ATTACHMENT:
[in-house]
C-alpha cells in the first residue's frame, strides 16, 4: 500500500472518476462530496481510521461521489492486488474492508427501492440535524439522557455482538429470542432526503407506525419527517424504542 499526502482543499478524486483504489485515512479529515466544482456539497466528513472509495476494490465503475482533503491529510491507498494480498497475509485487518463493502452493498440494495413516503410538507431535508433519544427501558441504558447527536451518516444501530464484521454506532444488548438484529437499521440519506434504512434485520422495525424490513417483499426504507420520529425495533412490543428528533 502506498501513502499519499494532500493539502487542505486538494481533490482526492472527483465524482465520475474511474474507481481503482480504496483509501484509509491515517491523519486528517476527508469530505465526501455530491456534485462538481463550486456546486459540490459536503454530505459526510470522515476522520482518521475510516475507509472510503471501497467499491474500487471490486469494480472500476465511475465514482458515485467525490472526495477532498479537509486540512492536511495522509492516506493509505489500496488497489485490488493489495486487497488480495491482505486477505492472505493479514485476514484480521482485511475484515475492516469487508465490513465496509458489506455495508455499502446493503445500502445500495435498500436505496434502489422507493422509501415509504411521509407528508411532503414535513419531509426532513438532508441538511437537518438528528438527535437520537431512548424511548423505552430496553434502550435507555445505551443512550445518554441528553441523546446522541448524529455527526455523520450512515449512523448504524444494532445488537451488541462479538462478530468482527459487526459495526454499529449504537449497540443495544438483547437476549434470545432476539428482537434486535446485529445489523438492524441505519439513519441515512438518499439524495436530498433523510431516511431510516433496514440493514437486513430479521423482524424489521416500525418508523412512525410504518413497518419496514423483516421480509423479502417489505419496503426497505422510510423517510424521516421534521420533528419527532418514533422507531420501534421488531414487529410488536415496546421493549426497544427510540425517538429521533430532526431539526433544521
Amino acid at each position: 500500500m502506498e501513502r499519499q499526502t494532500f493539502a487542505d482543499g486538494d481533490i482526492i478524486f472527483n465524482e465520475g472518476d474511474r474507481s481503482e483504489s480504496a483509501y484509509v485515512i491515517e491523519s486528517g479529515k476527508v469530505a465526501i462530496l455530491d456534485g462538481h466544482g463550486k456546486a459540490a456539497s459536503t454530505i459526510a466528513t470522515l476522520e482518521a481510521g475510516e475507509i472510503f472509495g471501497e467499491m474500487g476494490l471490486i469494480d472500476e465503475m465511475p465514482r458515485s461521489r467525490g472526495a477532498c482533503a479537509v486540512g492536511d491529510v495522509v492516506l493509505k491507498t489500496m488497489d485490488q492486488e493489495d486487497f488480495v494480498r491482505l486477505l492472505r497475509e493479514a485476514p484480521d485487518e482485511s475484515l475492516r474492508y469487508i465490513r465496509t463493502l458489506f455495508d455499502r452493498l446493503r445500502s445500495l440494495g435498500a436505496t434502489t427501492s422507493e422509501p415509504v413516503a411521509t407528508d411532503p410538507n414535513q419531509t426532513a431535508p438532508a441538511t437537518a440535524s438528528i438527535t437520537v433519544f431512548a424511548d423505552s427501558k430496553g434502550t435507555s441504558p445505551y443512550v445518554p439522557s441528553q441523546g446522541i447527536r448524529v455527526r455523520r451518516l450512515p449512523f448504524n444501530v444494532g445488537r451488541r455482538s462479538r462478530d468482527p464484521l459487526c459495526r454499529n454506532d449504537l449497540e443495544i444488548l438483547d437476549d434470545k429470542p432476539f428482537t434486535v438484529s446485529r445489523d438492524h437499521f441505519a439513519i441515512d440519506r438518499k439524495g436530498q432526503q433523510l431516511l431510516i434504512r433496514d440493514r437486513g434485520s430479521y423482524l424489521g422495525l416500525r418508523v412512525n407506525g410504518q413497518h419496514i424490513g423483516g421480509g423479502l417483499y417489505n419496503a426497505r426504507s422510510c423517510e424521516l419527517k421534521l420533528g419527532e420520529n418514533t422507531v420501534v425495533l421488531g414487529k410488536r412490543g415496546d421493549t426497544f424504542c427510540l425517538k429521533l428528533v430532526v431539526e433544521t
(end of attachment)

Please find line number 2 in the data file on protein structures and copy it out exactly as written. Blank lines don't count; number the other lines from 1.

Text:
C-alpha cells in the first residue's frame, strides 16, 4: 500500500472518476462530496481510521461521489492486488474492508427501492440535524439522557455482538429470542432526503407506525419527517424504542 499526502482543499478524486483504489485515512479529515466544482456539497466528513472509495476494490465503475482533503491529510491507498494480498497475509485487518463493502452493498440494495413516503410538507431535508433519544427501558441504558447527536451518516444501530464484521454506532444488548438484529437499521440519506434504512434485520422495525424490513417483499426504507420520529425495533412490543428528533 502506498501513502499519499494532500493539502487542505486538494481533490482526492472527483465524482465520475474511474474507481481503482480504496483509501484509509491515517491523519486528517476527508469530505465526501455530491456534485462538481463550486456546486459540490459536503454530505459526510470522515476522520482518521475510516475507509472510503471501497467499491474500487471490486469494480472500476465511475465514482458515485467525490472526495477532498479537509486540512492536511495522509492516506493509505489500496488497489485490488493489495486487497488480495491482505486477505492472505493479514485476514484480521482485511475484515475492516469487508465490513465496509458489506455495508455499502446493503445500502445500495435498500436505496434502489422507493422509501415509504411521509407528508411532503414535513419531509426532513438532508441538511437537518438528528438527535437520537431512548424511548423505552430496553434502550435507555445505551443512550445518554441528553441523546446522541448524529455527526455523520450512515449512523448504524444494532445488537451488541462479538462478530468482527459487526459495526454499529449504537449497540443495544438483547437476549434470545432476539428482537434486535446485529445489523438492524441505519439513519441515512438518499439524495436530498433523510431516511431510516433496514440493514437486513430479521423482524424489521416500525418508523412512525410504518413497518419496514423483516421480509423479502417489505419496503426497505422510510423517510424521516421534521420533528419527532418514533422507531420501534421488531414487529410488536415496546421493549426497544427510540425517538429521533430532526431539526433544521